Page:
While most of us are familiar with Noah and his Ark, Jewish legends grew up about both of them, legends that you won't find in the Bible. Some pretty odd animals ended up accompanying Noah on the Ark's maiden voyage, according to these.
First of all, there were the abstractions, Falsehood and Misfortune. How they managed to pass themselves off as animals is anybody's guess.
The re'em, a huge ox in Hebrew legend, also was preserved. Legend said there were only two of these animals, a male and a female, on the earth at any time. They lived at either end of the earth. Every seventy years they met and the female killed the male. Later, she would give birth to twins and die in the process. The twins would be the next pair of re'ems, who would set off for their respective locations.
The re'em is in fact based on the aurochs. We know this because the Akkadians also spoke of this beast as rimu and the identity of the aurochs with this is unquestioned. Legend says that Noah took to of these following behind the Ark, as they were too big to clamber aboard.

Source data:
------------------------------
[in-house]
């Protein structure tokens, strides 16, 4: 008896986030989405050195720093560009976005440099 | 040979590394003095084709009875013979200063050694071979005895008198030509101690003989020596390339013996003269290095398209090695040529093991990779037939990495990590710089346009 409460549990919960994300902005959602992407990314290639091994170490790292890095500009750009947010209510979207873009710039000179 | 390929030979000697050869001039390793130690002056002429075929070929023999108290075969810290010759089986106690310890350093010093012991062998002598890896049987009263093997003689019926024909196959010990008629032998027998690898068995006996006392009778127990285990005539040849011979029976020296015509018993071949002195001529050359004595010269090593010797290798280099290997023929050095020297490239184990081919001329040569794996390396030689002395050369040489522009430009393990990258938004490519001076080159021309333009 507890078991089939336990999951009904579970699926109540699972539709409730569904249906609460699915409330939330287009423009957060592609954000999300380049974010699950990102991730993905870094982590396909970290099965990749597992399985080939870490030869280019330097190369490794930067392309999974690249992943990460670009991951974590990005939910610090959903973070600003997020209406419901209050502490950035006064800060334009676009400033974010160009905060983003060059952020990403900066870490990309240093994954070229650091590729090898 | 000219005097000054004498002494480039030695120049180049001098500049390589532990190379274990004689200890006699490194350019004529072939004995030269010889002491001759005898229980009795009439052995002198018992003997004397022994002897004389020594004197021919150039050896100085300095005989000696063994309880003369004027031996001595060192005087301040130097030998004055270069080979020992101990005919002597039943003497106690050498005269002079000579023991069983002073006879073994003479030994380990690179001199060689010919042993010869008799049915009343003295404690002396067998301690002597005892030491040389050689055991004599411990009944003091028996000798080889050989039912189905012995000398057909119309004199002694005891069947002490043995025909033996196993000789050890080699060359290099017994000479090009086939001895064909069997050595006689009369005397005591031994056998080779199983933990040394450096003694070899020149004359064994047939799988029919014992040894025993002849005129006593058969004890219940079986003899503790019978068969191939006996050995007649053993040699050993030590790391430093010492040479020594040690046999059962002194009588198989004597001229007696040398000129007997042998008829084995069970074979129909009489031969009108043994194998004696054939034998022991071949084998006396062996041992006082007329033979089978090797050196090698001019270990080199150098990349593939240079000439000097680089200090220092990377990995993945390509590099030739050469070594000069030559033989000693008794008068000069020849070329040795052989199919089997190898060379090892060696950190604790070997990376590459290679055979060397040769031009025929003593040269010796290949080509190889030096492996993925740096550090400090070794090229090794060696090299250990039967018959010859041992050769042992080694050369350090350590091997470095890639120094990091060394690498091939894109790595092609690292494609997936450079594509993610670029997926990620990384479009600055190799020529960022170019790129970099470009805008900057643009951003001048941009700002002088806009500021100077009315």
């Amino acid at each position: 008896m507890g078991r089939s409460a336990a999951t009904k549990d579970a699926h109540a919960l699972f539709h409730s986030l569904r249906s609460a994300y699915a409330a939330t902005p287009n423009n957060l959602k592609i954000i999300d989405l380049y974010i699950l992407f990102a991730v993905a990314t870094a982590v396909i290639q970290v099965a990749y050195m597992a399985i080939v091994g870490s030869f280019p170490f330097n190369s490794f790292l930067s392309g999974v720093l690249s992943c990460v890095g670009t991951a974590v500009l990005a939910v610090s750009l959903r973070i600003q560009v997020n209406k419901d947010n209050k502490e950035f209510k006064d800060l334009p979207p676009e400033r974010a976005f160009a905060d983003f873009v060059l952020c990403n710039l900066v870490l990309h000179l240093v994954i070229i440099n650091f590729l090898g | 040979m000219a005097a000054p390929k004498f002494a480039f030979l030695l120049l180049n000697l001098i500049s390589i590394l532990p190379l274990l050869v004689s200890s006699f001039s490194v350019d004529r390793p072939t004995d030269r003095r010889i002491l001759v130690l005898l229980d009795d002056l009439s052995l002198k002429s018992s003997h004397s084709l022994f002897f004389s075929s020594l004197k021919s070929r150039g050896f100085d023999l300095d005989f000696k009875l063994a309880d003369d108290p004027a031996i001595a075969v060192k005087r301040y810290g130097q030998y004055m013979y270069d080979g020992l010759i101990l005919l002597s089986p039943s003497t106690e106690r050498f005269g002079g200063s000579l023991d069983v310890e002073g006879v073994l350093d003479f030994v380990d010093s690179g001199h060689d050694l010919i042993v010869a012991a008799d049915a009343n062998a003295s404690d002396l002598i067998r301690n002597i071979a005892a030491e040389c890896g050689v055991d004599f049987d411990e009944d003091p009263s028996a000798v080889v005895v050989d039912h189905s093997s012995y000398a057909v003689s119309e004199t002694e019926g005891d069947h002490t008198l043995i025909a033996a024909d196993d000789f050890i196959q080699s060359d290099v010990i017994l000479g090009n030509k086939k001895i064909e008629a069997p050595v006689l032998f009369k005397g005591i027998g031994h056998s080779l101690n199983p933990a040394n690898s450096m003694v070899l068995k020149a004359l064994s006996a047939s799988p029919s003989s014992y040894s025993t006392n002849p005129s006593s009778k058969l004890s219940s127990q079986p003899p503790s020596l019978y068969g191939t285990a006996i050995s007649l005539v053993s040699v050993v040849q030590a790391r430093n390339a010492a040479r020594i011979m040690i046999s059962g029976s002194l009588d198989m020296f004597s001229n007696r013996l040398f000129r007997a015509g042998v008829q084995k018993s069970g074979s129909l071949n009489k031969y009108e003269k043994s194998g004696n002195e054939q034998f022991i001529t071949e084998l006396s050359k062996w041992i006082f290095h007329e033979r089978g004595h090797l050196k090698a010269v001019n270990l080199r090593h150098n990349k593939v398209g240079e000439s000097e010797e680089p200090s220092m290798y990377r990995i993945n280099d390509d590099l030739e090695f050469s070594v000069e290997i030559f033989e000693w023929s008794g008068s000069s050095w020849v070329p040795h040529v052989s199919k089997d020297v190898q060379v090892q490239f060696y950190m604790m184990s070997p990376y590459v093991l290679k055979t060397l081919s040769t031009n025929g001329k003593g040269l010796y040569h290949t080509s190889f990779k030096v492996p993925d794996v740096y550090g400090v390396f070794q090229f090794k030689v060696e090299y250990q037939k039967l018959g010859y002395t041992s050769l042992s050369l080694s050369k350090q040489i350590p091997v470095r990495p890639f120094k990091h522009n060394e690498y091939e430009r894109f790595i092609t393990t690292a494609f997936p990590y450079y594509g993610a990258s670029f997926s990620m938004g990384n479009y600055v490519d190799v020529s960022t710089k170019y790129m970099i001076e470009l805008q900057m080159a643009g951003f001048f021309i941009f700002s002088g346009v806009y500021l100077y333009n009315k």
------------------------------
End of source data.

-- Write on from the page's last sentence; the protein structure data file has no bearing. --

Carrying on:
Noah also took the giant Og on the Ark. He had to sit on the roof.
There was also the Urshana (sometimes spelled Orsinia). When all the animals were kicking up a fuss waiting to be fed, this amiable bird kept quiet, so as not to put pressure on Noah. When Noah found this out, he blessed the bird, asking God to give it long life.
Again, legend informs us that when Noah was told to make the Ark, he was nonplussed. He was not a shipwright. Happily, God sent him the Book of Raziel, an artifact which contained more information than Wikipedia. This contained the necessary instructions.
The story of Noah is the kind of tale to which legends are bound to accrue. As to whether an actual Flood literally occurred, that is a matter for the exegetes to study.